Opportunities for earlier HIV testing missed for Africans in the UK

This article is more than 16 years old. Click here for more recent articles on this topic

Africans in the United Kingdom are utilising GP and out-patient care, but many still have their HIV infection diagnosed late, according to a study published in the January 2nd edition of AIDS. The study also showed that many patients perceived themselves to be at a low risk of HIV, and the investigators suggest that primary care and non-HIV clinicians should proactively promote HIV testing to Africans in the UK.

It is well established that Africans with HIV infection in the UK access HIV services at a later stage of HIV disease than other groups. The extent to which opportunities for earlier diagnosis are missed in primary care and non-HIV-related hospital care is not known.

Reducing late diagnosis of HIV amongst Africans in the UK could have benefits at both an individual and community level, enabling individuals to access antiretroviral therapy in a timely manner and reducing the pool of infectious HIV. Research in gay men suggests that earlier diagnosis can reduce short-term mortality by 56% - 84% and longer-term mortality by 32%.



In HIV, refers to the act of telling another person that you have HIV. Many people find this term stigmatising as it suggests information which is normally kept secret. The terms ‘telling’ or ‘sharing’ are more neutral.

Approximately 50% of Africans diagnosed with HIV in the UK have a CD4 cell count below 200 cells/mm3 and individuals diagnosed late are approximately eight to ten times more likely to die within a year of their diagnosis than those not diagnosed late.

Investigators therefore sought to identify opportunities for earlier HIV diagnosis within primary care and hospital settings in the UK and to see what factors were related to missed opportunities for earlier diagnosis amongst Africans.

The study population consisted of 263 African patients recently diagnosed with HIV at 15 HIV treatment centres across London between 2004 and 2006. These individuals completed questionnaires that enquired about their utilization of health services before their HIV diagnosis, their previous HIV testing history and their perceptions of personal HIV risk.

Approximately 50% of individuals (131/263) were diagnosed with HIV when their CD4 cell was below 200 cells/mm3. The median age was 34 years, 63% were women and 71% came from a country with an adult HIV prevalence above 15%.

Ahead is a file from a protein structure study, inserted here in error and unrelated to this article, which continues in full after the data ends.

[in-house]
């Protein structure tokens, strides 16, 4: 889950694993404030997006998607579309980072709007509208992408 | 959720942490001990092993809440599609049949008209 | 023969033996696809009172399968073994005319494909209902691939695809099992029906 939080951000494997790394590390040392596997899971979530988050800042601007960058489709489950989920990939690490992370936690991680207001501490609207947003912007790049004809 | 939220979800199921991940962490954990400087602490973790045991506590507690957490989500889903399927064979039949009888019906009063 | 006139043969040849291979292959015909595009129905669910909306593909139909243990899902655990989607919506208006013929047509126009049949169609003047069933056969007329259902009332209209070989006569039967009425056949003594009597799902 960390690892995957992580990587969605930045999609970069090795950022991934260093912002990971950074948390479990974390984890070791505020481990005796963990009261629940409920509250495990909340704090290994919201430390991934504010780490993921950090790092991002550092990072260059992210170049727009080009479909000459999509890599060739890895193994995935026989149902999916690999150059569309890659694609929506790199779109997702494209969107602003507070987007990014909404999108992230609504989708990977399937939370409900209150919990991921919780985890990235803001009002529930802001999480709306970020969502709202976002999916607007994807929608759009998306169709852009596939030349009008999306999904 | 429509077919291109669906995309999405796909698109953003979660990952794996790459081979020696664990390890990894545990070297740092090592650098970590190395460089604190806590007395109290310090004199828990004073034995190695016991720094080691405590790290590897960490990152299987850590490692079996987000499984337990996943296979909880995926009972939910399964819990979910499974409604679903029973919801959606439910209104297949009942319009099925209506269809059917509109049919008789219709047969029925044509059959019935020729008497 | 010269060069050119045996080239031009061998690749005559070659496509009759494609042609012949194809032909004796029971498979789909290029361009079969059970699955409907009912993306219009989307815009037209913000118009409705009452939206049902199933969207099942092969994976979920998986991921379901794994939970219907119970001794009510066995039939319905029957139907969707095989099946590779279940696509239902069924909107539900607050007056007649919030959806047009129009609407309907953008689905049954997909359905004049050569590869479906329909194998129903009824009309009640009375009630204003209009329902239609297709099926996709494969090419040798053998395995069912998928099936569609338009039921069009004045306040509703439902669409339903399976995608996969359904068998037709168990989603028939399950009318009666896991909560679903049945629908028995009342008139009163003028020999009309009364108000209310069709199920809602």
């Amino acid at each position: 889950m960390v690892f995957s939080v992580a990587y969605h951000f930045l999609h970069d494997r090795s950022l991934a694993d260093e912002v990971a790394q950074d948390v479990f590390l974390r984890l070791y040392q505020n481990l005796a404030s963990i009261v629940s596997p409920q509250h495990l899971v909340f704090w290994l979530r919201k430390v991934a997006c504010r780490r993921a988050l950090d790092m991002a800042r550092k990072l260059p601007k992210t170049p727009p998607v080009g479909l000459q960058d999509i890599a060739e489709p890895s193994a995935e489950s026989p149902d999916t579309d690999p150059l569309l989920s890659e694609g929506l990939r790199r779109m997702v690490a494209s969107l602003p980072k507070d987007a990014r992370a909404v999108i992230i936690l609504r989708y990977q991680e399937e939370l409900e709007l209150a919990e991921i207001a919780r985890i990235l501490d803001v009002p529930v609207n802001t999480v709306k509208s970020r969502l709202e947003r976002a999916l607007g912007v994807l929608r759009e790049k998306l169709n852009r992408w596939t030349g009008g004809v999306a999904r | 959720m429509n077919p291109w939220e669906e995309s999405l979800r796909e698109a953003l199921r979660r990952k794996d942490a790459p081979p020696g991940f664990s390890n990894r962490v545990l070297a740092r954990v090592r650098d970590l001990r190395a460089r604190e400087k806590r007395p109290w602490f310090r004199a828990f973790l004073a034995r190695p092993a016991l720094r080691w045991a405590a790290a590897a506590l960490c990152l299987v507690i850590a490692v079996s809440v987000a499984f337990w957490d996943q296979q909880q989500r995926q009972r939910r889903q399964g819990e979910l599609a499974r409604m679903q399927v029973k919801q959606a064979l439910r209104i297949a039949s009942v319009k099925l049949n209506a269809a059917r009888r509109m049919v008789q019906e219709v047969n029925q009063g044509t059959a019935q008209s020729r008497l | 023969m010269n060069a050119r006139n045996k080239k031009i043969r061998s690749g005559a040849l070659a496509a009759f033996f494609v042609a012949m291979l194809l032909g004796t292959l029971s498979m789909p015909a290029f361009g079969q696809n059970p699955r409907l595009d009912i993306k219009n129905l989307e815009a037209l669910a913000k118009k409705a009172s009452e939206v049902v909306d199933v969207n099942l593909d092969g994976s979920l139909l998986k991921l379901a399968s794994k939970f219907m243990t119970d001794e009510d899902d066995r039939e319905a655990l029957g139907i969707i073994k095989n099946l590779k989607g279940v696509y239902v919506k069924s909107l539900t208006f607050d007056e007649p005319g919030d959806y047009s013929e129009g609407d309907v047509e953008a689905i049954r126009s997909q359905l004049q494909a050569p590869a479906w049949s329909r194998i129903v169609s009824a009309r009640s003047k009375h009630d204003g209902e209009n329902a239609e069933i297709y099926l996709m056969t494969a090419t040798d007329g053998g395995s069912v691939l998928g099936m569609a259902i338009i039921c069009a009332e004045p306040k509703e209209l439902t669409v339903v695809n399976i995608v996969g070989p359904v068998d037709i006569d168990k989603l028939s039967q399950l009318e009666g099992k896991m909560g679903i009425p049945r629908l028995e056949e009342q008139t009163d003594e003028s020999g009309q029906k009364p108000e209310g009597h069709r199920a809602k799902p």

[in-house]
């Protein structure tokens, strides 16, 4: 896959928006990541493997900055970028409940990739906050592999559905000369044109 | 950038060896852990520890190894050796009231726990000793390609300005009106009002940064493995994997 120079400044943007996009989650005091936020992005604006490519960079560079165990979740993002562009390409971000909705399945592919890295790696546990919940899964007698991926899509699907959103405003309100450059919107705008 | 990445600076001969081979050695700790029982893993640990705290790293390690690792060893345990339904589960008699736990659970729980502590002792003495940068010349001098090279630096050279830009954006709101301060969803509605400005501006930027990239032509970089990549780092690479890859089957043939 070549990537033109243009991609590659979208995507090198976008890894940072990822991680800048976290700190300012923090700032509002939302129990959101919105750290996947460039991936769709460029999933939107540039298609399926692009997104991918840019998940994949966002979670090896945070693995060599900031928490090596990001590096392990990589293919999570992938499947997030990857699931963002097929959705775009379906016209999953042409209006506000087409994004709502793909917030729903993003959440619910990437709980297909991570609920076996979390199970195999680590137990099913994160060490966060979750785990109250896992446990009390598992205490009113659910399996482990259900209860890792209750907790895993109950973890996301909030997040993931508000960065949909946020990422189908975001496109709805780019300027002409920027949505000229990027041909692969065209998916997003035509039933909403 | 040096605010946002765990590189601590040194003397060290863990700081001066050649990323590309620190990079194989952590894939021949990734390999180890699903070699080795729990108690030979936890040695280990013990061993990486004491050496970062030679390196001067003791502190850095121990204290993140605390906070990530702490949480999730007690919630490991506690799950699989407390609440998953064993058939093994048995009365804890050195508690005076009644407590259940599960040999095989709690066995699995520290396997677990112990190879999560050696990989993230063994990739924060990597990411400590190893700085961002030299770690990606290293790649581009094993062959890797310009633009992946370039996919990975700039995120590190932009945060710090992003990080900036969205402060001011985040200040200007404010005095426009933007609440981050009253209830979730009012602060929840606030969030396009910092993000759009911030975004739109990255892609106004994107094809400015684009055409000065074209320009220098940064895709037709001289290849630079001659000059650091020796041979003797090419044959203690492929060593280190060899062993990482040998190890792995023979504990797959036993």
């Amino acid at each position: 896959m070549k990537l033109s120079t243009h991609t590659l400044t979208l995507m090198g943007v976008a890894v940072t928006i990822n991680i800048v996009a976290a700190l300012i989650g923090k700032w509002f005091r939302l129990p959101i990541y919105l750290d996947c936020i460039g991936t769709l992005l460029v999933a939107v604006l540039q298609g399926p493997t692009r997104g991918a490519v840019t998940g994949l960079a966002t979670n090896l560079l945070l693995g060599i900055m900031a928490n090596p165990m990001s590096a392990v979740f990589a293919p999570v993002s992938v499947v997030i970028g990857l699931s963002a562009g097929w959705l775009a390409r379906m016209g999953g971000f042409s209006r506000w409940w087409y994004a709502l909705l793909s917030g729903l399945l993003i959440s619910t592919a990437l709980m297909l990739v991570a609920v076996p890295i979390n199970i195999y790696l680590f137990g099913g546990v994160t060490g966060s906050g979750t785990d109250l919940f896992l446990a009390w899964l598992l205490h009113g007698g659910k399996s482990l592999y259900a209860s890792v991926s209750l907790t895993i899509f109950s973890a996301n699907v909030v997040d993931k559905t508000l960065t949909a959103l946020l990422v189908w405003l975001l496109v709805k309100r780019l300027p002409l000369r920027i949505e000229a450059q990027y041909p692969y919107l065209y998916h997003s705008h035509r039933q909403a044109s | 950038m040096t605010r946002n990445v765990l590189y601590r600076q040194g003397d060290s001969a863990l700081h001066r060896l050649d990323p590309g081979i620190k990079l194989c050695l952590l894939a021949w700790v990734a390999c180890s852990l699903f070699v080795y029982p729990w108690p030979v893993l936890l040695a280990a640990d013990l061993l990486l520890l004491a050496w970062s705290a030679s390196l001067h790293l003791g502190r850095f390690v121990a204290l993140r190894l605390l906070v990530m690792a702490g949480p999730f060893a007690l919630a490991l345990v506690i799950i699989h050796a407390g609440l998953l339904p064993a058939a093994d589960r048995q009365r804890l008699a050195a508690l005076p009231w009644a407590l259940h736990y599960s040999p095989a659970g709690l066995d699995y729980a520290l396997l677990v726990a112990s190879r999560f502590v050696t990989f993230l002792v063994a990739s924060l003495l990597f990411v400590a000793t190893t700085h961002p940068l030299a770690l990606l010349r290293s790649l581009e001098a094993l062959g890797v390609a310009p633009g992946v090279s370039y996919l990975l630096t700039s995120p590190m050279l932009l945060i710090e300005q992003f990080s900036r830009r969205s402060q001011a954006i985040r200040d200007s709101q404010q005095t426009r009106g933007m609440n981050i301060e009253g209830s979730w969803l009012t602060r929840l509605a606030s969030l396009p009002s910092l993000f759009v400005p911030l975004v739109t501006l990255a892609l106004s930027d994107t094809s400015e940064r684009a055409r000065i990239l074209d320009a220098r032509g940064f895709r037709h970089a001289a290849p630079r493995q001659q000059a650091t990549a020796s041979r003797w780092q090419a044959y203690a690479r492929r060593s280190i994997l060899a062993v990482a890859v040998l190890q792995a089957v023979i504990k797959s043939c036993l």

Use of primary care was high with 85% registered with a GP. In the year before diagnosis with HIV, 76% had visited their GP, 38% had received care from a hospital as an out-patient and 15% had received in-patient care.

Of the patients who had visited a GP, only 17% said that their GP had mentioned HIV testing. A previous negative HIV test was reported by 78 patients (37%) and 33% of these individuals had had an HIV test in the UK.

There was no significant difference in utilization of primary or hospital care between patients diagnosed late and those who with higher CD4 cell counts at diagnosis. But the investigators did note that patients who had had a previous HIV test were less likely to be diagnosed late (OR, 0.55; 95% CI, 0.31 – 0.96).

Although 90% of individuals said they trusted the staff at their HIV clinic, only 40% said they trusted staff at their GP surgery. The main concerns surrounded confidentiality (54%), the behaviour or attitudes or receptionists (53%), discrimination (33%), and lack of knowledge. Only 36% of patients had disclosed their HIV status to their GP.

When the patients were asked to identify the reasons for not having an HIV test earlier, 70% said that they had not considered the possibility that they might have HIV. Furthermore, two-thirds had been surprised by their positive test result. A total of 59% of individuals said that they would have had an HIV test earlier if someone had suggested that they had an HIV risk.

“Our data suggests that rather than having poor access to health care, Africans report higher rates of primary and secondary care attendance and HIV testing than the general population,” comment the investigators, adding “that Africans continue to present to HIV services with advances disease despite accessing health services prior to diagnosis suggests HIV is often missed as a differential diagnosis, or that clinicians are reluctant to address HIV or are doing so ineffectively.”

The investigators believe their study has five key messages:

  • Late diagnosis increases HIV-related illness and death and hinders HIV prevention.
  • Africans access HIV care later than non-Africans; opportunities for prevention and earlier diagnosis of HIV are being missed in primary and secondary care.
  • There are high levels of HIV testing in Africans.
  • Africans are accessing healthcare before their HIV diagnosis, but clinicians are failing to use these visits as an effective opportunity for testing or prevention.
  • Primary care is particularly well accessed, but HIV testing is not being raised.

Burns FM et al. Missed opportunities for earlier HIV diagnosis within primary and secondary healthcare settings in the UK. AIDS 22: 115 – 122, 2007.